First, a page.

My Dad owned an orange, 26-foot Winnebago Itasca motor home. That motor home was his bedroom on his long road trips.  He slept in it on trips that lasted up to a week at a time.  Every time I looked at that orange rolling bedroom, I promised myself that I’d find an easier, less stressful way to earn my living.  I was just a kid, but already I knew the only way I was going to be in control of my time, and my life, would be by owning my own business. My father was and still is a hell of a salesman. He most definitely influenced me as far as selling.

Michaels Baby Pictures 2

Michaels Baby Pictures 1

Michaels Baby Pictures 3

       Baby Michael 03-1965

       Michael Two Years

Michael & Triplet Brother Joel


I'm told I come from a long Senoff family history of businessmen. In this first photo is my great grandfather David. I was told that David never worked a day in his life but  was a soldier in the Polish military. He would sell food and supplies to the soldiers for money. Next is my grandfather Harry on my father's side and my father when he was a boy. My grandfather Harry immigrated from Poland and changed his name from Senoffsky to Senoff.Apparently my grandfather Harry, who I never met was a real hustler selling all kinds of things on the West side of Chicago. My grandfather had five brothers and sisters and grew up very very poor. You can listen to a short story about my grandfather from the son of my grandfathers brother. Next is a photos of my Grandfather when he was a boy.


Great grandfathers Bio Grandfathers Bio Dads Bio
Great Grandfather David Grandfather Harry  Grandfather Father Harry


l plunged into the business world early. My first taste of the "entrepreneur lifestyle" came in grade school. I created and sold cinnamon-flavored toothpicks that I made by dipping regular toothpicks in cinnamon oil I purchased from the drug store. Hey, it was a great idea!  I also sold Bazooka bubble gum, Charms pops, Wacky Pac collector stickers and anything else I could think of.

My locker at school was always mobbed as a growing crowd of sugar-hungry fifth graders shoved their way toward me, and my locker, number 1248, fighting to hand me their quarters before the bell rang. I adored collecting all their nickels, dimes and quarters. Already I was hooked on this funny thing called “being in business for yourself.”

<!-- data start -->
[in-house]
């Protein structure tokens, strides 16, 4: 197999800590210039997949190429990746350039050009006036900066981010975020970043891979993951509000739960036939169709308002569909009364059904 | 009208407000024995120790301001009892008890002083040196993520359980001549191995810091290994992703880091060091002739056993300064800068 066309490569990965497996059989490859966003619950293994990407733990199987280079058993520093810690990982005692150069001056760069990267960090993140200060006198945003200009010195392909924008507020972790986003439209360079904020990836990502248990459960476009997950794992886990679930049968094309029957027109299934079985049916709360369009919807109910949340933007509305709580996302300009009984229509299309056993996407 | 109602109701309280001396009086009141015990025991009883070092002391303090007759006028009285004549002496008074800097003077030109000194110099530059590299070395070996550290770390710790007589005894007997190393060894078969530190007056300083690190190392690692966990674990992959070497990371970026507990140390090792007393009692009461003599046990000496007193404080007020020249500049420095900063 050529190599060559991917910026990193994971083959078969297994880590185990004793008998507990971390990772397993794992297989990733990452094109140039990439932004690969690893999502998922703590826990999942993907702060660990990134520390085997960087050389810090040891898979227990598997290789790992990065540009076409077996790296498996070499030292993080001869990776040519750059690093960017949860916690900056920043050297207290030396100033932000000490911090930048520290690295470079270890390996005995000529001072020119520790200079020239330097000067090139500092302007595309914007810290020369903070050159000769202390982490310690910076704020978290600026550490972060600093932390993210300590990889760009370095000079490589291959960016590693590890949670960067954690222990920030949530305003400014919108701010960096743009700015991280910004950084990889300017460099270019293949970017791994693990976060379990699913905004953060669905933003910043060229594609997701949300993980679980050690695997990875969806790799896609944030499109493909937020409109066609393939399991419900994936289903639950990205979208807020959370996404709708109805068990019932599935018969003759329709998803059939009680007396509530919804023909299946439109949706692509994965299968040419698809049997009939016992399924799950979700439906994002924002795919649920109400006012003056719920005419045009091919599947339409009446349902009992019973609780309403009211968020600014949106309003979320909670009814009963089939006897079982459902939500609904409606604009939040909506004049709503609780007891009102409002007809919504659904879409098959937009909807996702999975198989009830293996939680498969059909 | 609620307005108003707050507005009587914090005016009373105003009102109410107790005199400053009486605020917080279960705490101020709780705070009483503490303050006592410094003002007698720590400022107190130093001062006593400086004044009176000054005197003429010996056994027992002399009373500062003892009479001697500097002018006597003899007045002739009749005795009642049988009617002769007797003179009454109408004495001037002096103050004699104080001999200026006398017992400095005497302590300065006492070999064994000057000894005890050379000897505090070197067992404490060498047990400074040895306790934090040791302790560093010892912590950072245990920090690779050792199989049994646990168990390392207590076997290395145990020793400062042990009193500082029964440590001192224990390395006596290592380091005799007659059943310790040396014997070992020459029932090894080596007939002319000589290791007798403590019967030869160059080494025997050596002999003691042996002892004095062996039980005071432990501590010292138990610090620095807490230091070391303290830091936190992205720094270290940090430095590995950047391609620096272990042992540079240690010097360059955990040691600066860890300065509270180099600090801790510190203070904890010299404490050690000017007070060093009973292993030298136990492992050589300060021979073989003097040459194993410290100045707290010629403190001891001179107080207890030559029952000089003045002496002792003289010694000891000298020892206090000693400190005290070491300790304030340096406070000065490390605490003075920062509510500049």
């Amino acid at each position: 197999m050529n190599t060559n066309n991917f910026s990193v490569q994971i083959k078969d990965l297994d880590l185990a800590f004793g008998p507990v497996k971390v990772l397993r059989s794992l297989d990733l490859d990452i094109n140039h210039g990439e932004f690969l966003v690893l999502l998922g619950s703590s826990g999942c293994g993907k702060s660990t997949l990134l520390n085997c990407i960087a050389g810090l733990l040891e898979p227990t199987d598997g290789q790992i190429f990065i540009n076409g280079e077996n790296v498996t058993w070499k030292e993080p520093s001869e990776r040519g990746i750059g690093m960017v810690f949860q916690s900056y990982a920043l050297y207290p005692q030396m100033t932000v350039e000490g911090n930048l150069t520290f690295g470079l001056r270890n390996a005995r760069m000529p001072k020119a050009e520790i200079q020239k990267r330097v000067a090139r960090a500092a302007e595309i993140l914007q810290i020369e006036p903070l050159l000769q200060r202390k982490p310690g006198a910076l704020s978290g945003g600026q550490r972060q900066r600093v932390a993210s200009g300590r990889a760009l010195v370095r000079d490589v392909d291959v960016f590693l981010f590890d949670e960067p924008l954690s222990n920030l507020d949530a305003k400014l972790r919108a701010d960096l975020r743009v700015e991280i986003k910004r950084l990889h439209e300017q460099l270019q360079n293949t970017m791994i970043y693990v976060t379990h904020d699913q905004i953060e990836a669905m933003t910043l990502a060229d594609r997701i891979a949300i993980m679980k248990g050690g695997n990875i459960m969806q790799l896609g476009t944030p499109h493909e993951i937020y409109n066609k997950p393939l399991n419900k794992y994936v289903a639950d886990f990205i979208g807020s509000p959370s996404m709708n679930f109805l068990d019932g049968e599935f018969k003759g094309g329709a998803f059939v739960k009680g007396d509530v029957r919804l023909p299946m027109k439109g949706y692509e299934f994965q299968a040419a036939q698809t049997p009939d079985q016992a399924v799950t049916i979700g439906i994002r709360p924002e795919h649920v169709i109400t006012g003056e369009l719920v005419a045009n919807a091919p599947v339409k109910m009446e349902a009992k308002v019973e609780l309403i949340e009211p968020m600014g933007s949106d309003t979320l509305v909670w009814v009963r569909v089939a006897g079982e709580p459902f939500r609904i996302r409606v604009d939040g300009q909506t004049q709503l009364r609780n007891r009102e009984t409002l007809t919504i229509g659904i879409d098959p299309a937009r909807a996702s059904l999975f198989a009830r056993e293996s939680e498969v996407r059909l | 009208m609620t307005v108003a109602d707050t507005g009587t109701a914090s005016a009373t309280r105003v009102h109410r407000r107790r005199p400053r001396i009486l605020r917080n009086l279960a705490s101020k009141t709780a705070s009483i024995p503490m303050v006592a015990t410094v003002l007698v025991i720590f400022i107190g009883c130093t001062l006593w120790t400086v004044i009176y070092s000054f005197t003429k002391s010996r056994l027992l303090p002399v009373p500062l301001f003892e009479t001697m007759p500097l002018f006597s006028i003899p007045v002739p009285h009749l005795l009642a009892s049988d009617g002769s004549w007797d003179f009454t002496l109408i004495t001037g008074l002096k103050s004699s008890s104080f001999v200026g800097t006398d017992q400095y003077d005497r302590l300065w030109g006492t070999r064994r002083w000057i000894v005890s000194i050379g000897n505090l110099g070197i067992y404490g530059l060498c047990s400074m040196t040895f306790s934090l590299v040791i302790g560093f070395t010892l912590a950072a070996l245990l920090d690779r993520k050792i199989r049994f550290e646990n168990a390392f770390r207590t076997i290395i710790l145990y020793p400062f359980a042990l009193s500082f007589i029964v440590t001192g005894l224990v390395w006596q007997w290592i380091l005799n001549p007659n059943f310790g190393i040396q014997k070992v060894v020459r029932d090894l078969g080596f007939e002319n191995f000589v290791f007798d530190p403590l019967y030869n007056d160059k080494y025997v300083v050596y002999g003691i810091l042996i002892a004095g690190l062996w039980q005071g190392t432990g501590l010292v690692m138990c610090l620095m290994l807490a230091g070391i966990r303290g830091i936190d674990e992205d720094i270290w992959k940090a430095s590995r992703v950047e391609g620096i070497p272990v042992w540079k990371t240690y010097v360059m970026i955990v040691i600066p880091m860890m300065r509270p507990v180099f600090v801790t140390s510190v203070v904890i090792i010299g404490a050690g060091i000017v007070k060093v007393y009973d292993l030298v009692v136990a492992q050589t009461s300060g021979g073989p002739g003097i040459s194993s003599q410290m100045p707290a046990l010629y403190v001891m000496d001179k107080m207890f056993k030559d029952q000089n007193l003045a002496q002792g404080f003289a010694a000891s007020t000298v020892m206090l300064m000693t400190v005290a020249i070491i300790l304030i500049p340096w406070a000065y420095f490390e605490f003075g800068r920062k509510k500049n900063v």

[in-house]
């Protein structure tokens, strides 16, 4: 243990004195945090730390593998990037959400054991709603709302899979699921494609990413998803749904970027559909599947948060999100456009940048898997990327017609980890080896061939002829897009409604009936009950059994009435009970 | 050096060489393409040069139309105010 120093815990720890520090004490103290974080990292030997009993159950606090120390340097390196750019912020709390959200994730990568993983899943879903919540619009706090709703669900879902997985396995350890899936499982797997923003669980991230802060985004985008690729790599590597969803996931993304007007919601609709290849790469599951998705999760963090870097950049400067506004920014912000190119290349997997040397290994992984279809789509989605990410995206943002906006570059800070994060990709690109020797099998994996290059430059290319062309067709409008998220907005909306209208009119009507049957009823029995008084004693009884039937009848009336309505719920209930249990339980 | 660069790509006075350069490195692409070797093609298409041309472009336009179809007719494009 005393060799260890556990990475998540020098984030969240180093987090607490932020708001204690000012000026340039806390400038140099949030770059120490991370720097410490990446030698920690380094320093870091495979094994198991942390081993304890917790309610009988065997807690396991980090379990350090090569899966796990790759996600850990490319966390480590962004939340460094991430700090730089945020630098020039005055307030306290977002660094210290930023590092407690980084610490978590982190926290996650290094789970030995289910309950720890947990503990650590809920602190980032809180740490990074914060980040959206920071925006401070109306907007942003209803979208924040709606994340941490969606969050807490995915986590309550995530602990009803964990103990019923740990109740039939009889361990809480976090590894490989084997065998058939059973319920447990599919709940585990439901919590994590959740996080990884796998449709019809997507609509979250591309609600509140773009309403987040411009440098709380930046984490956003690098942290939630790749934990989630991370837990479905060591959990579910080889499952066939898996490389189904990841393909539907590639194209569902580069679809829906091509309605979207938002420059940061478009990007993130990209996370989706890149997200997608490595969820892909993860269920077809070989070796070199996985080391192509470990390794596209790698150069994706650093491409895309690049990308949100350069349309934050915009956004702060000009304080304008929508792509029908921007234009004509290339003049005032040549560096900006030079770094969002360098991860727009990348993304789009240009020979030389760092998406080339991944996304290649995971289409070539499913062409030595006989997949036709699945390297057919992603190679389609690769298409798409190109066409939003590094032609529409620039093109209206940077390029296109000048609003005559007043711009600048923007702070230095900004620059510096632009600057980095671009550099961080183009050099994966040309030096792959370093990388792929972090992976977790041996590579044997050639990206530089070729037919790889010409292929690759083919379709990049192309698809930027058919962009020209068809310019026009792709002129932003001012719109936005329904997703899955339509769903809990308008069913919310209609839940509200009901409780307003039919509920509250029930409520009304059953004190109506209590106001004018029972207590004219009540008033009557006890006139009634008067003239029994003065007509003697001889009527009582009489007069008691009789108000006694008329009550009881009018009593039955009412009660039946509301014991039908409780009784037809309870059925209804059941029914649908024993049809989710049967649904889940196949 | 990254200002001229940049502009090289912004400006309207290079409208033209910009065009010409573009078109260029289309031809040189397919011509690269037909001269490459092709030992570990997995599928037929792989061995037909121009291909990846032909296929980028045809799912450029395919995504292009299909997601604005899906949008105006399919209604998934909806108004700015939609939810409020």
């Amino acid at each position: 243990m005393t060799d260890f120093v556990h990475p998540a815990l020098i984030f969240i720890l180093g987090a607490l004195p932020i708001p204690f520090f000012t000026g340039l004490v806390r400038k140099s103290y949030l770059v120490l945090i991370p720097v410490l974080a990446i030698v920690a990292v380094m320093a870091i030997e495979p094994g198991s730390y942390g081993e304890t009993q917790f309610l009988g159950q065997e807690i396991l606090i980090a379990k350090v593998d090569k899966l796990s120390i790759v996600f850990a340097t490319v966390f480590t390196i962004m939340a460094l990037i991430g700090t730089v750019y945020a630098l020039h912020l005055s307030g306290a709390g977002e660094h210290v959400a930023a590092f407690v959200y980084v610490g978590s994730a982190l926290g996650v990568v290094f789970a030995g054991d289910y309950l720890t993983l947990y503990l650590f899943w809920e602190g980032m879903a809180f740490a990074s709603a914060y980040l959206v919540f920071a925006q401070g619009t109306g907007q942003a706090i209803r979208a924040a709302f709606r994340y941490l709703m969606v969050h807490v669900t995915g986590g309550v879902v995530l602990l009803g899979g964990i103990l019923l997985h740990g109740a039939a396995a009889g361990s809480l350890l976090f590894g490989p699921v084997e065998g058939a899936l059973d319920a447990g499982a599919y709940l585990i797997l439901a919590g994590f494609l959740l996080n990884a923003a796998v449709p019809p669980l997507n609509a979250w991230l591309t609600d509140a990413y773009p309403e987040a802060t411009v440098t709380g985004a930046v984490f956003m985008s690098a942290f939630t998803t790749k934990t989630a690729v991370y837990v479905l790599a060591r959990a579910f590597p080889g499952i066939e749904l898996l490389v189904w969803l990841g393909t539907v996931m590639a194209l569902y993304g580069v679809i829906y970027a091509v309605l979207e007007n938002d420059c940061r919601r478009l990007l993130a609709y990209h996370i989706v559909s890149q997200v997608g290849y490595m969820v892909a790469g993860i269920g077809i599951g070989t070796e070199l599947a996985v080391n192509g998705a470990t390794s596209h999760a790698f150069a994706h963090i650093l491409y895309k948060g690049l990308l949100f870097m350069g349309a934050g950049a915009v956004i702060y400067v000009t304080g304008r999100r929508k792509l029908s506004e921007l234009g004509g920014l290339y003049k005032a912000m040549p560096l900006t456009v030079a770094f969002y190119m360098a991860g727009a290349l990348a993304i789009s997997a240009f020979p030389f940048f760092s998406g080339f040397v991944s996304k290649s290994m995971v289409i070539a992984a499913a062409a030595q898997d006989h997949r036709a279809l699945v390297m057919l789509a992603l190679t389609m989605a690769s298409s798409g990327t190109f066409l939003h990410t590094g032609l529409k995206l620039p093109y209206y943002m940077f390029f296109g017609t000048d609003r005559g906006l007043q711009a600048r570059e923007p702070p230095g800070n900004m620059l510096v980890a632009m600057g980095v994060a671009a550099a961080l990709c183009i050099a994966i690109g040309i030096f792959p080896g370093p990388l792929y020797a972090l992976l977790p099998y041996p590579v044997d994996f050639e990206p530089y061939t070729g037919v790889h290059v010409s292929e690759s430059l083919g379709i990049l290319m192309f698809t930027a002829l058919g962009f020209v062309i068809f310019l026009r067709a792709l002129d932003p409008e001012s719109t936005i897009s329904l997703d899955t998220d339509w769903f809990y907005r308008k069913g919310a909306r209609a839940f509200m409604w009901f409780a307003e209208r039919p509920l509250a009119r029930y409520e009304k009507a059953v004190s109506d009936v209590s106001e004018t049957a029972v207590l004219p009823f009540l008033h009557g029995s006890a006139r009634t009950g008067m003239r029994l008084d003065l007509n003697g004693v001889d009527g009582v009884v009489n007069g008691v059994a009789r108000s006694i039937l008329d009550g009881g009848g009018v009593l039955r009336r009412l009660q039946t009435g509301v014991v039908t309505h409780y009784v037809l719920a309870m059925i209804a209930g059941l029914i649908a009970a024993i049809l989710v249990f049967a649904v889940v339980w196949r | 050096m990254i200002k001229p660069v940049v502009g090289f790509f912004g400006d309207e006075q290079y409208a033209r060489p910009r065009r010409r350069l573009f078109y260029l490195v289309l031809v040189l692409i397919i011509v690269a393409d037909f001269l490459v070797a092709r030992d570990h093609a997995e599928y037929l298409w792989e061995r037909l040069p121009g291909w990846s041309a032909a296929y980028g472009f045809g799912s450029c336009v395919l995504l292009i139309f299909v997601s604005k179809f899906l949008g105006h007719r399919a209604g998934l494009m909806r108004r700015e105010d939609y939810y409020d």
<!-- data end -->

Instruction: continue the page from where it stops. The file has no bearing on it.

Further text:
Wacky Pack

A scan of three my original Wacky Pac collector stickers

I liked working for myself.  And I really liked earning money. So I didn’t mind working the usual low-paying jobs reserved for teenagers. My first paying job was as a counter person at Dipper Dan's Ice Cream Shop on the corner of Rowell Road and Hammond Drive in Sandy Springs, Georgia. The owner was Chinese. His son was training me as a soda jerk. I really did feel like a jerk. I was making $2.85 per hour.  I had a hard time figuring out how to give proper change from the cash register and how to work the milkshake blending machine. I remember once, the blender shot the milkshake all over my face and a customer’s freshly laundered dress shirt. The Chinese owner was yelling at me in Chinese, the customer was upset. I said to myself, “this job stinks!”

Then I bounced to an even more horrible job at a racquetball center called Court South. It was in the same shopping center as the ice cream shop. I'll never forget this. Every Tuesday night at 7:00 PM, the owners held aerobic classes inside two of the racquetball courts. Have you seen the size of a racket ball court door? It's about three feet tall. It was my job to drag this huge, heavy, rolled up padded carpet three hundred feet down a long hallway.